False negatives in COVID-19 testing and what they mean for your business
| August 10, 2021
As the country reopens, the COVID-19 crisis will continue to impact your brand for the foreseeable future — sometimes in surprising ways you never considered. What would the impact on your business be if your patrons or staff test negative for COVID-19 as you try to re-establish operations — but it turns out they are actually positive?
A key study by Johns Hopkins Medicine researchers, can offer you insight and answers. Several crucial points that were cited in the study clearly define the importance of accurate testing, and specifically, how COVID false negatives tend to occur in real time. For example:
- The researchers found that the chance of a false negative result — when a virus is not detected in a person who actually is, or recently has been, infected — is greater than 1 in 5. Often, the odds are a lot higher, too.
- The chance of a false negative result drops from 100% on Day 1 of being infected to 67% on Day 4. The false negative rate decreased to 20% three days after symptoms show up. 38% of people showing symptoms actually test negative on the day they feel sick.
- The chance of a false negative increases again a surprising three weeks AFTER exposure to COVID-19.
Clearly, false negatives can be problematic on many levels as you attempt to conduct normal business or reestablish your brand, especially in light of the highly contagious Delta variant. The good news: there are clear, proactive steps you can take to mitigate this issue. In the case of a false negative case, your goal is to emphasize safe business policies your employees are uniformly aware of, and crafting straightforward marketing messages for those who frequent your establishments or corporate headquarters. The following four steps can help you do this seamlessly.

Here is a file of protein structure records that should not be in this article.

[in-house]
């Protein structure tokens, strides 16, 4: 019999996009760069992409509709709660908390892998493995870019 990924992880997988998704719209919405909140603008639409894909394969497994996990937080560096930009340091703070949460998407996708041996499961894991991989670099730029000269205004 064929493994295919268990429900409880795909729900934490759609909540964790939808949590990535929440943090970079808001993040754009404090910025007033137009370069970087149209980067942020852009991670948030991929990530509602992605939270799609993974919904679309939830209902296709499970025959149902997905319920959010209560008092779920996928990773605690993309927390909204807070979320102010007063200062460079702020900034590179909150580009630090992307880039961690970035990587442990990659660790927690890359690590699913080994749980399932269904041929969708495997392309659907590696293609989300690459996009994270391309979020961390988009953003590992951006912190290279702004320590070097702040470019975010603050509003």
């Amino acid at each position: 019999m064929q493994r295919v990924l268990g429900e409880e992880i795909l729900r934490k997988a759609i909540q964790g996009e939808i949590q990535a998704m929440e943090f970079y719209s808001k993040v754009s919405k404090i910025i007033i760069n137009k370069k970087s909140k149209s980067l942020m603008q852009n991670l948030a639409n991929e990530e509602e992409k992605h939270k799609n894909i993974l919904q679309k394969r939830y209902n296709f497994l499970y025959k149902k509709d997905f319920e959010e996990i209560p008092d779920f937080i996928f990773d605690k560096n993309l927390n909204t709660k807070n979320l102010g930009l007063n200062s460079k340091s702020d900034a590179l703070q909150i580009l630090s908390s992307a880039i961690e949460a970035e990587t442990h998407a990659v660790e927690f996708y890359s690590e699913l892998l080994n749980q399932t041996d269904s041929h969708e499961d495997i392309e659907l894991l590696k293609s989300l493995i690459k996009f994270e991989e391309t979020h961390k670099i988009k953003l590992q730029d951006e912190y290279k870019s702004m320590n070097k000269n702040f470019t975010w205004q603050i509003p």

Use the human touch.
What's the right approach when it comes to informing the public that an employee thought to be COVID-free is actually ill? Research from the University of Exeter found that people prefer contact tracing to be carried out via a combination of human interaction and apps. The most important thing to keep in mind is, yes, your customers may like the ease and speed of digital notification, but they also need to trust the knowledge you are giving them. It's important to be personable, plus take personal responsibility, so they understand exactly what their risk is in connection to contact with your worker. Reach out directly to those you know have patronized your business, be honest, and offer any further info or clarification you can.
Spell out your entrance policies in capital letters — literally!
Post clear, obvious signage outside your entrances that details your specific guidance for the patrons entering your building so there is no confusion. Are masks required? State it. Proof of vaccination? Let that be clearly understood. This approach lets the public know you take their safety, and the safety of your employees seriously. It has even more impact in the event you have an employee who has dealt with COVID-19.
Communicate testing and/or vaccination requirements for your employees in a clear way.
A new study from the University of Wyoming finds that explaining the benefits of getting the COVID vaccine to someone's personal health makes vaccination rates more likely to rise. If you are not mandating vaccination at your business, holding an informational seminar or sharing fact sheets that explain why the vaccine is safe can go a long way to convince your unvaccinated employees to get immunized, and help both themselves, their co-workers and your customers. After an employee experiences a false negative, you'll find many of your employees are more receptive to the data you present.
Reassure, reassure, reassure.
Tell your workers and customers that your absolute priority is keeping them safe. Let everyone know you are using current science to do this; work with local authorities and your board of health to stay up to date on current case rates, alerts and guidance. Reassurance builds trust--and trust allows everyone to do their very best work.
- Why your association needs a social media strategy
- The importance of giving the right feedback as a member of the C-suite
- 6 small business marketing strategies to avoid
- Ways to improve your company culture